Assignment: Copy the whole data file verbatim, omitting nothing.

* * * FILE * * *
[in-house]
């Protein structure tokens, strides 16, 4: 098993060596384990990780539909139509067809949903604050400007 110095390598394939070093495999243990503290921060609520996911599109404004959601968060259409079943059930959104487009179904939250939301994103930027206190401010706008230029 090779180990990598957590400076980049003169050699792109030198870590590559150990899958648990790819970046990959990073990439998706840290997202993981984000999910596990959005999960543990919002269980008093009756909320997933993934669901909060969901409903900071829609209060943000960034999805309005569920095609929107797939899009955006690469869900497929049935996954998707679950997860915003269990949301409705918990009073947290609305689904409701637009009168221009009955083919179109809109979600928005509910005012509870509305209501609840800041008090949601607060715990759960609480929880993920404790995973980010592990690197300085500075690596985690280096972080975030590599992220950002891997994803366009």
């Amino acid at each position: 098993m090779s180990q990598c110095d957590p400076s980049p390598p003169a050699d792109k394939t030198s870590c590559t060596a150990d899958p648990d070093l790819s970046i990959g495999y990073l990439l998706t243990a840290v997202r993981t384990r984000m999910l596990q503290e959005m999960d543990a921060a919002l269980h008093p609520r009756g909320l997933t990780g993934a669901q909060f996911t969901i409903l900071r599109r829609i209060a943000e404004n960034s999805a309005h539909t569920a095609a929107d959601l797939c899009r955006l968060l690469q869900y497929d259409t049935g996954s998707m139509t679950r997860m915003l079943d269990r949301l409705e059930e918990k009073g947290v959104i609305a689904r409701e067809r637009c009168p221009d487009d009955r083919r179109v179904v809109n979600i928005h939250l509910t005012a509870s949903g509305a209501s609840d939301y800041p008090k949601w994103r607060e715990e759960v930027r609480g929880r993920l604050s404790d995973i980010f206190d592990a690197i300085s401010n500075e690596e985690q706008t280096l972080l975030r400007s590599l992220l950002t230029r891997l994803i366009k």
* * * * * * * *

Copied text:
[in-house]
């Protein structure tokens, strides 16, 4: 098993060596384990990780539909139509067809949903604050400007 110095390598394939070093495999243990503290921060609520996911599109404004959601968060259409079943059930959104487009179904939250939301994103930027206190401010706008230029 090779180990990598957590400076980049003169050699792109030198870590590559150990899958648990790819970046990959990073990439998706840290997202993981984000999910596990959005999960543990919002269980008093009756909320997933993934669901909060969901409903900071829609209060943000960034999805309005569920095609929107797939899009955006690469869900497929049935996954998707679950997860915003269990949301409705918990009073947290609305689904409701637009009168221009009955083919179109809109979600928005509910005012509870509305209501609840800041008090949601607060715990759960609480929880993920404790995973980010592990690197300085500075690596985690280096972080975030590599992220950002891997994803366009």
């Amino acid at each position: 098993m090779s180990q990598c110095d957590p400076s980049p390598p003169a050699d792109k394939t030198s870590c590559t060596a150990d899958p648990d070093l790819s970046i990959g495999y990073l990439l998706t243990a840290v997202r993981t384990r984000m999910l596990q503290e959005m999960d543990a921060a919002l269980h008093p609520r009756g909320l997933t990780g993934a669901q909060f996911t969901i409903l900071r599109r829609i209060a943000e404004n960034s999805a309005h539909t569920a095609a929107d959601l797939c899009r955006l968060l690469q869900y497929d259409t049935g996954s998707m139509t679950r997860m915003l079943d269990r949301l409705e059930e918990k009073g947290v959104i609305a689904r409701e067809r637009c009168p221009d487009d009955r083919r179109v179904v809109n979600i928005h939250l509910t005012a509870s949903g509305a209501s609840d939301y800041p008090k949601w994103r607060e715990e759960v930027r609480g929880r993920l604050s404790d995973i980010f206190d592990a690197i300085s401010n500075e690596e985690q706008t280096l972080l975030r400007s590599l992220l950002t230029r891997l994803i366009k």